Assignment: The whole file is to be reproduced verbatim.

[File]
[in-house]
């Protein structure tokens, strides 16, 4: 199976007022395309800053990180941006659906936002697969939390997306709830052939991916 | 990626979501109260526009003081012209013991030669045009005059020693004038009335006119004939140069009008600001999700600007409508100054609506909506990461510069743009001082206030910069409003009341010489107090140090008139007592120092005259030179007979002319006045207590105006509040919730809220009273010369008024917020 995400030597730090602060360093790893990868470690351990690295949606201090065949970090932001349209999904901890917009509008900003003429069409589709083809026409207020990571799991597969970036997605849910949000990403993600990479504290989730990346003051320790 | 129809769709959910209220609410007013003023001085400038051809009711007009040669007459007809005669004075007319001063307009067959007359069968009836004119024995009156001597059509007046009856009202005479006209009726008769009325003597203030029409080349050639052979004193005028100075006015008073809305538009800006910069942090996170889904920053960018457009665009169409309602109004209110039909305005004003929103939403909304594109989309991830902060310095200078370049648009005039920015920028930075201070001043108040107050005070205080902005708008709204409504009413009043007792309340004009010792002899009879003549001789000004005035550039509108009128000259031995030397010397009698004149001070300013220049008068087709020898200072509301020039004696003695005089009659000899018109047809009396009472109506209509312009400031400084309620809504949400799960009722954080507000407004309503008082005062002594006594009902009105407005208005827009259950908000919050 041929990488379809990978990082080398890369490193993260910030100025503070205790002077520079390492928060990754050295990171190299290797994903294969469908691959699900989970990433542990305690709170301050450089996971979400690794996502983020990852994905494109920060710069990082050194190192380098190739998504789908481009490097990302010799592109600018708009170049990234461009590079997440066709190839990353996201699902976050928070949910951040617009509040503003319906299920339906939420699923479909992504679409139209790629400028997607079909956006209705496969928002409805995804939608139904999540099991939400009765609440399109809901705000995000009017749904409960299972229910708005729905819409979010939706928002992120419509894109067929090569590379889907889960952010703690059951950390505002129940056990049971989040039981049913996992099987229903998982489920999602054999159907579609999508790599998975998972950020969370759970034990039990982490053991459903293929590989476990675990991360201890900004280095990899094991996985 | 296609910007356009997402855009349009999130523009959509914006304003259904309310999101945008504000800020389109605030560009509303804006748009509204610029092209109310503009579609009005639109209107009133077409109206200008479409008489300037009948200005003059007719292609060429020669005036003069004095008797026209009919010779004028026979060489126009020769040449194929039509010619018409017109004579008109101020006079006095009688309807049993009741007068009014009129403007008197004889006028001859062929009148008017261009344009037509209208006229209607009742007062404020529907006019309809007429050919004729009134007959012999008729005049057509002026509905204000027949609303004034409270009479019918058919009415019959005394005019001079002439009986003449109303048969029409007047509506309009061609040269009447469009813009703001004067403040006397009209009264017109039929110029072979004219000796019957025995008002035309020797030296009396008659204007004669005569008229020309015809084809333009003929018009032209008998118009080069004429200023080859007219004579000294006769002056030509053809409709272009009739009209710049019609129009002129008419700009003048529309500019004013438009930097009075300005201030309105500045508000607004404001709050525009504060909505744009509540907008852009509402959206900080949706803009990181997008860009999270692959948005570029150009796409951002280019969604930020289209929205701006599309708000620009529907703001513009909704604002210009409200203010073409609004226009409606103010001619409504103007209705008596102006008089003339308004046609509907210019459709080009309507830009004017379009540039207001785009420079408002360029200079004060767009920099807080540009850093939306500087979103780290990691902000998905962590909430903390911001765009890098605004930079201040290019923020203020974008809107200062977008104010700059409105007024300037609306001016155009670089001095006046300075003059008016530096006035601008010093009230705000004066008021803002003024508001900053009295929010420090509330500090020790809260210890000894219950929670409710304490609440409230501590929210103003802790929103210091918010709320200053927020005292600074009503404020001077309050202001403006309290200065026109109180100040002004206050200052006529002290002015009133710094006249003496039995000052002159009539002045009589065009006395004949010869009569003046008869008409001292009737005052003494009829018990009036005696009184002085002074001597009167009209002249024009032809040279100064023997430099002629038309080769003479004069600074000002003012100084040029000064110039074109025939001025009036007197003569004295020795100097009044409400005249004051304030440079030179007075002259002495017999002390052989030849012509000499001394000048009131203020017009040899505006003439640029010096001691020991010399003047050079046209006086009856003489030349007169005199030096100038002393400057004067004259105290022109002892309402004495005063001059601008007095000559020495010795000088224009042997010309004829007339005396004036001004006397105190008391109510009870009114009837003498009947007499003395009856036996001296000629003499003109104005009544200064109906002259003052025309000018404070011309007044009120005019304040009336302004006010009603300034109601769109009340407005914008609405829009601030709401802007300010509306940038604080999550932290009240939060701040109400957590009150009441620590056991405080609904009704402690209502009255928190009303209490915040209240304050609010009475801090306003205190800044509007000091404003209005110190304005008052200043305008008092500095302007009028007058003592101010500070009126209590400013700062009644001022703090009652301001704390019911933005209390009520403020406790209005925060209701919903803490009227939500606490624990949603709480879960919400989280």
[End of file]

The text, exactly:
[in-house]
């Protein structure tokens, strides 16, 4: 199976007022395309800053990180941006659906936002697969939390997306709830052939991916 | 990626979501109260526009003081012209013991030669045009005059020693004038009335006119004939140069009008600001999700600007409508100054609506909506990461510069743009001082206030910069409003009341010489107090140090008139007592120092005259030179007979002319006045207590105006509040919730809220009273010369008024917020 995400030597730090602060360093790893990868470690351990690295949606201090065949970090932001349209999904901890917009509008900003003429069409589709083809026409207020990571799991597969970036997605849910949000990403993600990479504290989730990346003051320790 | 129809769709959910209220609410007013003023001085400038051809009711007009040669007459007809005669004075007319001063307009067959007359069968009836004119024995009156001597059509007046009856009202005479006209009726008769009325003597203030029409080349050639052979004193005028100075006015008073809305538009800006910069942090996170889904920053960018457009665009169409309602109004209110039909305005004003929103939403909304594109989309991830902060310095200078370049648009005039920015920028930075201070001043108040107050005070205080902005708008709204409504009413009043007792309340004009010792002899009879003549001789000004005035550039509108009128000259031995030397010397009698004149001070300013220049008068087709020898200072509301020039004696003695005089009659000899018109047809009396009472109506209509312009400031400084309620809504949400799960009722954080507000407004309503008082005062002594006594009902009105407005208005827009259950908000919050 041929990488379809990978990082080398890369490193993260910030100025503070205790002077520079390492928060990754050295990171190299290797994903294969469908691959699900989970990433542990305690709170301050450089996971979400690794996502983020990852994905494109920060710069990082050194190192380098190739998504789908481009490097990302010799592109600018708009170049990234461009590079997440066709190839990353996201699902976050928070949910951040617009509040503003319906299920339906939420699923479909992504679409139209790629400028997607079909956006209705496969928002409805995804939608139904999540099991939400009765609440399109809901705000995000009017749904409960299972229910708005729905819409979010939706928002992120419509894109067929090569590379889907889960952010703690059951950390505002129940056990049971989040039981049913996992099987229903998982489920999602054999159907579609999508790599998975998972950020969370759970034990039990982490053991459903293929590989476990675990991360201890900004280095990899094991996985 | 296609910007356009997402855009349009999130523009959509914006304003259904309310999101945008504000800020389109605030560009509303804006748009509204610029092209109310503009579609009005639109209107009133077409109206200008479409008489300037009948200005003059007719292609060429020669005036003069004095008797026209009919010779004028026979060489126009020769040449194929039509010619018409017109004579008109101020006079006095009688309807049993009741007068009014009129403007008197004889006028001859062929009148008017261009344009037509209208006229209607009742007062404020529907006019309809007429050919004729009134007959012999008729005049057509002026509905204000027949609303004034409270009479019918058919009415019959005394005019001079002439009986003449109303048969029409007047509506309009061609040269009447469009813009703001004067403040006397009209009264017109039929110029072979004219000796019957025995008002035309020797030296009396008659204007004669005569008229020309015809084809333009003929018009032209008998118009080069004429200023080859007219004579000294006769002056030509053809409709272009009739009209710049019609129009002129008419700009003048529309500019004013438009930097009075300005201030309105500045508000607004404001709050525009504060909505744009509540907008852009509402959206900080949706803009990181997008860009999270692959948005570029150009796409951002280019969604930020289209929205701006599309708000620009529907703001513009909704604002210009409200203010073409609004226009409606103010001619409504103007209705008596102006008089003339308004046609509907210019459709080009309507830009004017379009540039207001785009420079408002360029200079004060767009920099807080540009850093939306500087979103780290990691902000998905962590909430903390911001765009890098605004930079201040290019923020203020974008809107200062977008104010700059409105007024300037609306001016155009670089001095006046300075003059008016530096006035601008010093009230705000004066008021803002003024508001900053009295929010420090509330500090020790809260210890000894219950929670409710304490609440409230501590929210103003802790929103210091918010709320200053927020005292600074009503404020001077309050202001403006309290200065026109109180100040002004206050200052006529002290002015009133710094006249003496039995000052002159009539002045009589065009006395004949010869009569003046008869008409001292009737005052003494009829018990009036005696009184002085002074001597009167009209002249024009032809040279100064023997430099002629038309080769003479004069600074000002003012100084040029000064110039074109025939001025009036007197003569004295020795100097009044409400005249004051304030440079030179007075002259002495017999002390052989030849012509000499001394000048009131203020017009040899505006003439640029010096001691020991010399003047050079046209006086009856003489030349007169005199030096100038002393400057004067004259105290022109002892309402004495005063001059601008007095000559020495010795000088224009042997010309004829007339005396004036001004006397105190008391109510009870009114009837003498009947007499003395009856036996001296000629003499003109104005009544200064109906002259003052025309000018404070011309007044009120005019304040009336302004006010009603300034109601769109009340407005914008609405829009601030709401802007300010509306940038604080999550932290009240939060701040109400957590009150009441620590056991405080609904009704402690209502009255928190009303209490915040209240304050609010009475801090306003205190800044509007000091404003209005110190304005008052200043305008008092500095302007009028007058003592101010500070009126209590400013700062009644001022703090009652301001704390019911933005209390009520403020406790209005925060209701919903803490009227939500606490624990949603709480879960919400989280």